LSU AgCenter and Sea Grant crawfish specialist Mark Shirley said straw and vegetation in the fields that have been flooded would deteriorate, depleting oxygen in the hot water.
Fields that become flooded from rain should be flushed to move bad water off the fields.
“Right now, those crawfish are safer down in the burrows for at least another three to four weeks,” Shirley said.
Crawfish burrowed now will be caught early in the season, and their young will be ready for the main crop.
Levee-building can kill crawfish by damaging their burrows, he said. But many farmers pull levees annually, and they still have a good crop.
Crawfish need oxygen levels of about 2 to 4 parts per million, and oxygen can be introduced to water by using splash screens.
Small crawfish caught in traps should not be returned to a pond because it’s unlikely they will grow enough to be the desired size, Shirley said.
Research is being conducted at the LSU AgCenter H. Rouse Caffey Rice Research Station near Crowley to study the effects of harvesting crawfish on a rice field that has been second cropped. Two rice fields are being used.
One will be managed for crawfish after the main rice crop, and another field where a second rice crop will be grown will be followed by crawfish production.
Both fields will be monitored closely for water oxygen levels and temperature, as well as harvest amounts.
Jimmy Meaux, AgCenter agent in Cameron and Jefferson Davis parishes, said crawfish on fields used for a ratoon rice crop is becoming more popular. “We’ve been getting a lot more calls about that,” he said.
Last year’s crawfish season was affected by cloudy weather that made the crop late. The catch didn’t improve until April or May, about two months behind the usual schedule, Shirley said.
The lack of weather changes likely delayed crawfish growth and development.
“We probably missed two or three molts in the wintertime,” he said.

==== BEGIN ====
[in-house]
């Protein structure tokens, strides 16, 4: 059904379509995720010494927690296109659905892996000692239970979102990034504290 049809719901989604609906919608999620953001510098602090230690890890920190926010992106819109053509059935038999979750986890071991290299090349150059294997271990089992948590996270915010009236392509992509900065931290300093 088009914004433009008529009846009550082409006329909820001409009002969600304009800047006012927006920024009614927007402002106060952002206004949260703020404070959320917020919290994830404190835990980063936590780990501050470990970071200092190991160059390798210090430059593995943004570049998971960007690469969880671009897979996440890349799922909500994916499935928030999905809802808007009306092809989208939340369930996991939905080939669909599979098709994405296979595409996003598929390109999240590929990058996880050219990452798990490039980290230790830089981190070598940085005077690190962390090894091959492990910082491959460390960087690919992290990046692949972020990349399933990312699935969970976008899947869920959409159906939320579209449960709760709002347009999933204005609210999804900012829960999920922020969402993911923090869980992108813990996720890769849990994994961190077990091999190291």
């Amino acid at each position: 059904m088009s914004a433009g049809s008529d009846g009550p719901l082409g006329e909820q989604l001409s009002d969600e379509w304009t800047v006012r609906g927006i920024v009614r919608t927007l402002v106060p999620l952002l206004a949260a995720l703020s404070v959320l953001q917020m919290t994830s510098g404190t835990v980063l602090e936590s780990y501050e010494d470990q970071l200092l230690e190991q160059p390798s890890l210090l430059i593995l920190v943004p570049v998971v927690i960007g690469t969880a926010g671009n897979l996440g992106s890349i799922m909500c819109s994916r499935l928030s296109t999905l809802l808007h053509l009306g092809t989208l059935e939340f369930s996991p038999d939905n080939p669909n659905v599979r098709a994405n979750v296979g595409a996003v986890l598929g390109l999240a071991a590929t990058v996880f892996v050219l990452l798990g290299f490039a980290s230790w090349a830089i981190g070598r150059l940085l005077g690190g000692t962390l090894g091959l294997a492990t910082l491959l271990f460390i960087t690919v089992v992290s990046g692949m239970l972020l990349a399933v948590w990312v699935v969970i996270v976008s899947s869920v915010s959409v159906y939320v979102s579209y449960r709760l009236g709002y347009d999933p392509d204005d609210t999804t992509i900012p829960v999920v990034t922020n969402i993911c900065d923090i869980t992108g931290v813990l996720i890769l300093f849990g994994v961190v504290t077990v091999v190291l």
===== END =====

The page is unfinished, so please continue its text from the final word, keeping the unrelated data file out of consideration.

Crawfish farmers can make a profit eight to nine years out of 10 if they manage their fields properly, Shirley said, and a haphazard approach will result in a profit about three out of 10 years.
Farmers face challenges
White spot virus is becoming more of a problem. The disease started showing up in 2007, he said.
It appears to only affect larger crawfish.
Louisiana Sea Grant has approved funding for a study of the disease, and sampling will be done in all areas of the state with crawfish production.
Apple snails, an invasive species, have become a problem for some crawfish operations by getting in the traps and clogging the entrances. A study is being conducted to find out control methods for the pest, Shirley said.
Statewide crawfish acreage last year totaled about 240,000, and he expects that to increase. “I think we’ll make a quarter million acres this season,” he said.
Whole-boiled frozen crawfish is becoming more widespread, and the quality is good. Shirley said the preparation technique is helping the industry by providing an additional way of selling the product.
Samantha Carroll, executive director of the Louisiana Seafood Promotion Board, said she and her husband toured China last year. They went to a street in Beijing with restaurants that exclusively sold crawfish, and one of their main dishes was crawfish that had been boiled and frozen.
Also at the meeting, Sara Zimorski, of the Louisiana Department of Wildlife and Fisheries, said whooping cranes are often found in crawfish fields. She said 47 of the 74 cranes’ nests have been found in crawfish ponds, and 81% of the hatchings have occurred in crawfish ponds.
But Zimorski said the cranes’ presence will not restrict farmers from conducting their usual agricultural practices.
“You can go about doing things you normally do even though there are cranes on your property,” she said.
Additional crawfish meetings are planned for:
• Oct. 1 at 6 p.m. in the Evangeline Parish AgCenter Extension office at 230 Court St. in Ville Platte.
• Oct. 2 at 6 p.m. in the Vermilion Parish AgCenter Extension office at 1105 W. Port St. in Abbeville.
• Oct. 3 at 1 p.m. in the Lafourche Parish AgCenter Extension office at 115 Texas St. in Raceland.
Louisiana State University AgCenter contributed this article.